When planning a trip to explore Western Australia it’ll be hard to decide where to visit over what to leave out; this vast area of the country – covering the entire western third of Australia – largely consists of the arid Outback and offers much to do and explore from spectacular natural landscapes to traditional city dwelling in its capital, Perth.
Ultimate road trip country
Your tour will obviously be governed by those areas you particularly wish to see such as the Bungle Bungle Range, with its amazing rock formations situated in the Kimberley region, and the historic food and wine region of Swan Valley, located further south towards Perth.
So book yourself a comfortable hire car as you’ll be covering a lot of kilometres, and get set to tackle this varied and spectacular part of Australia.
Some suggestions of what to see when putting together your Western Australia adventure:
You may well arrive in Perth to start your trip and collect a hire car, so kicking off with some time spent in the area’s capital is worthwhile. Sandy beaches line its suburbs and lovely views of the city can be experienced from the massive Kings Park and Botanic Garden on Mount Eliza.
Amongst other attractions within reach are Swan Valley, the Western Australia Museum and Freemantle Prison.
Yanchep National Park
Heading north from Perth, the Yanchep National Park offers cave exploration including the limestone Crystal Cave with its stalactites and stalagmites, and bushwalking to see the unique wildlife including a variety of birdlife and grey kangaroos.
The Pinnacles (Namburg National Park)
A spectacular desert area in the Wheatbelt region 200 km northwest of Perth featuring distinctive limestone pillars with plenty of observation vantage points and parking.
Continuing north, as its name suggests this spectacular beach in the Shark Bay region consists entirely of shells.
You’ll be some 900 km north of Perth if you visit Monkey Mia, a popular sandy bay still in the Shark Bay region and known for bottlenose dolphins venturing close to the shore.
Cape Range National Park
Just over 1100 kilometres north of Perth, this spectacular landscape consists of rocky gorges and remote beaches and provides opportunities for hiking, snorkelling and maybe spotting wildlife such as dingos and kangaroo.
Karijini National Park
Journeying inland from the coastal area into the Hamersley region of Western Australia, Karijini is a sprawling wilderness of spectacular gorges including the red rocks of Dales Gorge.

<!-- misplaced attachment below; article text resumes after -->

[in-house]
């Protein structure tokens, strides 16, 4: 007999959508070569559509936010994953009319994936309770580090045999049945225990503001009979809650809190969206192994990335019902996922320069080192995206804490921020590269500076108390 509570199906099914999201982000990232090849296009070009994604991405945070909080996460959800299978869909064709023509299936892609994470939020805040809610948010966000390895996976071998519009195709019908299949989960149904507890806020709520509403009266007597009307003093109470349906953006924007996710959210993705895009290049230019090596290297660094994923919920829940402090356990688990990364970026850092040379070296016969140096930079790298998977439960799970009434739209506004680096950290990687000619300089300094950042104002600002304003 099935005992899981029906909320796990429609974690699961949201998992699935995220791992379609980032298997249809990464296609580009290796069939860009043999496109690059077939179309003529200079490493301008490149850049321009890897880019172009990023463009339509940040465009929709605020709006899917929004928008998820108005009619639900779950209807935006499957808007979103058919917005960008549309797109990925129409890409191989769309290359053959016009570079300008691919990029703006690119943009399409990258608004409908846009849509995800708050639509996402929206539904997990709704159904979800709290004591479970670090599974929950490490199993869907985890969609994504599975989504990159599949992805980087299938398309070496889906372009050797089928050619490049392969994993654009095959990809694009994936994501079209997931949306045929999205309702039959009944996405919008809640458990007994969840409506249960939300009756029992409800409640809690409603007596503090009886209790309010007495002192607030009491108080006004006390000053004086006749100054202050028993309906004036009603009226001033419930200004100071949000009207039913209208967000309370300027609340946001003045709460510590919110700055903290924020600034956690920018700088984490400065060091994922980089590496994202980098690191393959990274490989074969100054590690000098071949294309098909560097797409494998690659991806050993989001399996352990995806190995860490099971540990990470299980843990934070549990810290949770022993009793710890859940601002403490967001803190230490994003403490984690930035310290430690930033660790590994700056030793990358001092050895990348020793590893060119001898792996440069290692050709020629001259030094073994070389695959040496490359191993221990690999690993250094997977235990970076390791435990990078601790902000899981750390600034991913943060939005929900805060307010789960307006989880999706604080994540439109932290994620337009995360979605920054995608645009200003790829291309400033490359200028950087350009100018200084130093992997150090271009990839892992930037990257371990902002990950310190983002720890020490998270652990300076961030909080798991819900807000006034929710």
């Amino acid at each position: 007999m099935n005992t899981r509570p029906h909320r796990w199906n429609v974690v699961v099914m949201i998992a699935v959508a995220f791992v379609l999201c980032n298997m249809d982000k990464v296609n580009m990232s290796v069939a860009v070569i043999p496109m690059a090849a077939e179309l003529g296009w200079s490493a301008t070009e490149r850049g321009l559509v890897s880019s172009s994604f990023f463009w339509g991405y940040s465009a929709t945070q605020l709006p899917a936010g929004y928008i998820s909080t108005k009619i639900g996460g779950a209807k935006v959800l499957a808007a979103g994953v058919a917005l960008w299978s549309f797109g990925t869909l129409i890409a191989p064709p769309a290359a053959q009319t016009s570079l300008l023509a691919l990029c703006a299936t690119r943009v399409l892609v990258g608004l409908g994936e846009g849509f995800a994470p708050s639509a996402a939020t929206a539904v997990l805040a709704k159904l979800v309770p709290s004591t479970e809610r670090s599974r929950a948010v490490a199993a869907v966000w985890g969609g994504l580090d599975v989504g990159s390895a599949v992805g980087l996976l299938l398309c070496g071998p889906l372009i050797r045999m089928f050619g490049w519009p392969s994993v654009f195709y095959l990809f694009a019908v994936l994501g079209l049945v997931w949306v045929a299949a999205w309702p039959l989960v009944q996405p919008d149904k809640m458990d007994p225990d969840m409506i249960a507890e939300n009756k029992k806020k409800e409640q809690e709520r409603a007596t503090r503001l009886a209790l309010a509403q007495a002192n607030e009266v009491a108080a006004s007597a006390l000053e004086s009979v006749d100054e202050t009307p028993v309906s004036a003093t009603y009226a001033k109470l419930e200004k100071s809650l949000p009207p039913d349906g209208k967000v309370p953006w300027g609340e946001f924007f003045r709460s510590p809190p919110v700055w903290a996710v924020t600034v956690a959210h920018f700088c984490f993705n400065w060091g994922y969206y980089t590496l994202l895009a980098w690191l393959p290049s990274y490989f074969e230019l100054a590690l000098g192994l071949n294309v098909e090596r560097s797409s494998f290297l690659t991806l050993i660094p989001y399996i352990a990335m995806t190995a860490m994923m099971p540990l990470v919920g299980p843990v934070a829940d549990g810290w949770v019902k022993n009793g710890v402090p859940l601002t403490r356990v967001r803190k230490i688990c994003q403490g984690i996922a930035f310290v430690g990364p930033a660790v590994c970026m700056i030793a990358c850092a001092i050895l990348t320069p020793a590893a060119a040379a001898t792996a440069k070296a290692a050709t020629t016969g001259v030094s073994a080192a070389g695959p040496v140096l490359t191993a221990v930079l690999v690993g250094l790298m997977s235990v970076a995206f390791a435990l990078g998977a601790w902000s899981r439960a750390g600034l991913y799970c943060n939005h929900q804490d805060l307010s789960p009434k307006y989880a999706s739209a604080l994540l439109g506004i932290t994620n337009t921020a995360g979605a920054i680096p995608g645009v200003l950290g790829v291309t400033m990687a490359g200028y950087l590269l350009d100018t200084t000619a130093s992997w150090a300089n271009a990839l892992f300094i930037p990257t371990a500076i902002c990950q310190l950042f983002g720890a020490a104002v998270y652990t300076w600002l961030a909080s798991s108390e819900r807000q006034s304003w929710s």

There’s plenty of wildlife including birds of prey and desert tree frogs.
Taking its name from the undersea telegraph cable that came ashore from Java, Cable Beach is very much a ‘signature landmark’ of Western Australia with its beautiful turquoise waters, gracefully curving bright white sand and superb Indian Ocean sunsets.
A great spot to relax after a long spell of driving. Maybe take a camel ride?
Purnululu National Park (contains the Bungle Bungle range)
A rough drive to get to from the highway but well worth it (you may need to hire a 4WD if Purnululu is on your itinerary), this arid area has many fascinating rock formations in vivid colours making for a spectacular spectacle.
Purnululu contains the remarkable ochre and black striped Bungle Bungle range – the sandstone rock formation sculpted into its distinctive ‘beehive’ shape by rainfall over millions of years
If your interests run to ornithology you’ll be rewarded with over 130 species of birdlife inhabiting the area.
Naturally an area as vast as Western Australia offers many more options:
More beaches such as Turquoise Bay with its powdery white sand much beloved of seasoned snorkelers; Murujuga National Park with the world’s largest concentration of rock art, and Mornington Wilderness Camp – part of the Australian Wildlife Conservancy.
To the south of Perth is the National Anzac Centre; a museum opened in 2014 commemorating the men and women who fought in the First World War, overlooking the body of water they left from.